Matter of Soares
2012 NY Slip Op 04614 [97 AD3d 242]
June 8, 2012
Per Curiam
Appellate Division, Fourth Department
Published by New York State Law Reporting Bureau pursuant to Judiciary Law § 431.
As corrected through Wednesday, August 29, 2012

In the Matter of P. David Soares, an Attorney, Respondent. Grievance Committee of the Seventh Judicial District, Petitioner.

Fourth Department, June 8, 2012


Gregory J. Huether, Chief Counsel, Seventh Judicial District Grievance Committee, Rochester, for petitioner.

James E. Long, Albany, for respondent.

{**97 AD3d at 243} OPINION OF THE COURT

Per Curiam.

Respondent was admitted to the practice of law by the Appellate Division, Third Department on January 25, 2000, and currently serves as the District Attorney for Albany County. A petition was filed in the Third Department alleging that respondent engaged in conduct prejudicial to the administration of justice when his office released a public statement criticizing the decision of a judge in a pending criminal matter. Respondent filed an answer admitting the material allegations of the petition and asserting certain legal defenses. The matter was subsequently transferred to this Court by order of the Third Department, entered May 20, 2011. Following that transfer, the parties were afforded an opportunity to file with this Court papers addressing any outstanding legal issues, and respondent thereafter appeared before this Court and submitted matters in mitigation.

Respondent admits that, in 2006, his office commenced an investigation of the alleged illegal sale of prescription medicine to Albany County residents by certain individuals who were operating a pharmacy located in Florida. With respect to that matter, a series of five indictments was handed down by an Albany County grand jury. In September 2008, after the fourth indictment was dismissed and respondent's office was granted leave to re-present the dismissed indictment, certain of the defendants in the criminal proceeding filed in Florida a civil action against respondent and a member of his staff, as well as the Albany County District Attorney's Office, asserting claims for unlawful arrest, unlawful conspiracy, defamation and intentional infliction of emotional distress. The civil claims were based on alleged wrongful conduct committed by respondent and his office in prosecuting the Albany County criminal matter. In June 2010, the federal district court presiding over the Florida civil action determined a motion for summary judgment filed by respondent and the other Albany County defendants, denying the motion with respect to virtually all of the claims pending against them in that action.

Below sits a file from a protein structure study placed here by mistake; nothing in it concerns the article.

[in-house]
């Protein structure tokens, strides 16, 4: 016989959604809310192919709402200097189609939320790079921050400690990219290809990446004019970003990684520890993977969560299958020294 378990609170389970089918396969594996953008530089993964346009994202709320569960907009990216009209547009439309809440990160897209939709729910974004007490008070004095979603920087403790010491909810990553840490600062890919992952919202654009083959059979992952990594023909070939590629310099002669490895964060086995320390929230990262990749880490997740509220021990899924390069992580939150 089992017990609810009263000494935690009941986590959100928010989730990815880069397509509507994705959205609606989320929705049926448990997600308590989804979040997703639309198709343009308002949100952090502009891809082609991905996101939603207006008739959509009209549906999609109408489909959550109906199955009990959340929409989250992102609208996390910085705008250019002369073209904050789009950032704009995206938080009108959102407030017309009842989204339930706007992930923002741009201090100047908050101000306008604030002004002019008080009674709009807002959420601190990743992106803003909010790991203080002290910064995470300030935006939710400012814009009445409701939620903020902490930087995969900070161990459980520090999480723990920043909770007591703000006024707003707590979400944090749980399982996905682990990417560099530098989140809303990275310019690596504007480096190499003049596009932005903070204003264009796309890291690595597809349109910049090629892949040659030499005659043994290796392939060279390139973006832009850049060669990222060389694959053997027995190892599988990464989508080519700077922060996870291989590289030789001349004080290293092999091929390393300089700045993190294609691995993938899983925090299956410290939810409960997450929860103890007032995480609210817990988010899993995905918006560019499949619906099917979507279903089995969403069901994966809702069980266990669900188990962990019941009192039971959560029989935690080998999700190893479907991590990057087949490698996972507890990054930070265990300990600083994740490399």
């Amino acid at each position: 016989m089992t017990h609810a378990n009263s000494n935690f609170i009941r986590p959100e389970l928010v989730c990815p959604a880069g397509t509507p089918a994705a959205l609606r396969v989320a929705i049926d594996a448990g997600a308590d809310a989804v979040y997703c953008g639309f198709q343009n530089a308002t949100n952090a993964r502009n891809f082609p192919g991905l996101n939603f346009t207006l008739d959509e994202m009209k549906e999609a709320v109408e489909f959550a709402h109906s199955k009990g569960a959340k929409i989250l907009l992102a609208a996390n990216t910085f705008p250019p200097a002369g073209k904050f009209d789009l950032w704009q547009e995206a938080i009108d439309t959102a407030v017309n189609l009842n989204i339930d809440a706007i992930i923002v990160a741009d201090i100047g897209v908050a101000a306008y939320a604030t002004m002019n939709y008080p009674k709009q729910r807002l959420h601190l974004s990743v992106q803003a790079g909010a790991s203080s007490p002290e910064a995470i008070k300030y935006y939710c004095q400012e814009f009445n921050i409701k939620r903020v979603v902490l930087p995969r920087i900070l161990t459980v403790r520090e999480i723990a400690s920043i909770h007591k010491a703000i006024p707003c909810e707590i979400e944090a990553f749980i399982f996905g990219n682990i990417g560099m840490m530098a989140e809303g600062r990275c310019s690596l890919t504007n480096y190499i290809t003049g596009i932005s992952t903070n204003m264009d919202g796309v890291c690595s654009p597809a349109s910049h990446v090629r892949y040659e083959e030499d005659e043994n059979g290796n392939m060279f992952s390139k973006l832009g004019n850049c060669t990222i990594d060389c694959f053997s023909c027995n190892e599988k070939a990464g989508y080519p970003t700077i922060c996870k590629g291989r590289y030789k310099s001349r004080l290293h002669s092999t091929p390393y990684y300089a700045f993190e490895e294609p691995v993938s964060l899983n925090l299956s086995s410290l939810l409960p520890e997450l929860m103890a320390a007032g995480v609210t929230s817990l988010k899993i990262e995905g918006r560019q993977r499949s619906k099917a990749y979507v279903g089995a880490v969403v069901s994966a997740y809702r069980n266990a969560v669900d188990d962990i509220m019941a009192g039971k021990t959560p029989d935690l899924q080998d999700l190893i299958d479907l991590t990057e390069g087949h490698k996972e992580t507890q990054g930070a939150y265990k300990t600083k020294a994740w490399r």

On November 15, 2010, Albany County Court (Herrick, J.) dismissed the fifth indictment in the criminal proceeding and disqualified respondent's office from further prosecuting that matter based on a conflict of interest arising from the federal civil action pending in Florida. In disqualifying respondent's office,{**97 AD3d at 244} Judge Herrick noted that the federal civil claims in Florida had survived a motion for summary judgment and that respondent and his office therefore had a "personal, professional and financial stake in the outcome of both the civil and criminal cases." Pursuant to County Law § 701 (1), Judge Herrick appointed a special district attorney to replace respondent's office and granted the special district attorney leave to re-present the dismissed indictment. Following the determination of Judge Herrick to replace respondent's office with a special district attorney and in response to various media inquiries regarding the matter, respondent's office, on November 15, 2010, sent an electronic message to a newspaper reporter, which stated the following: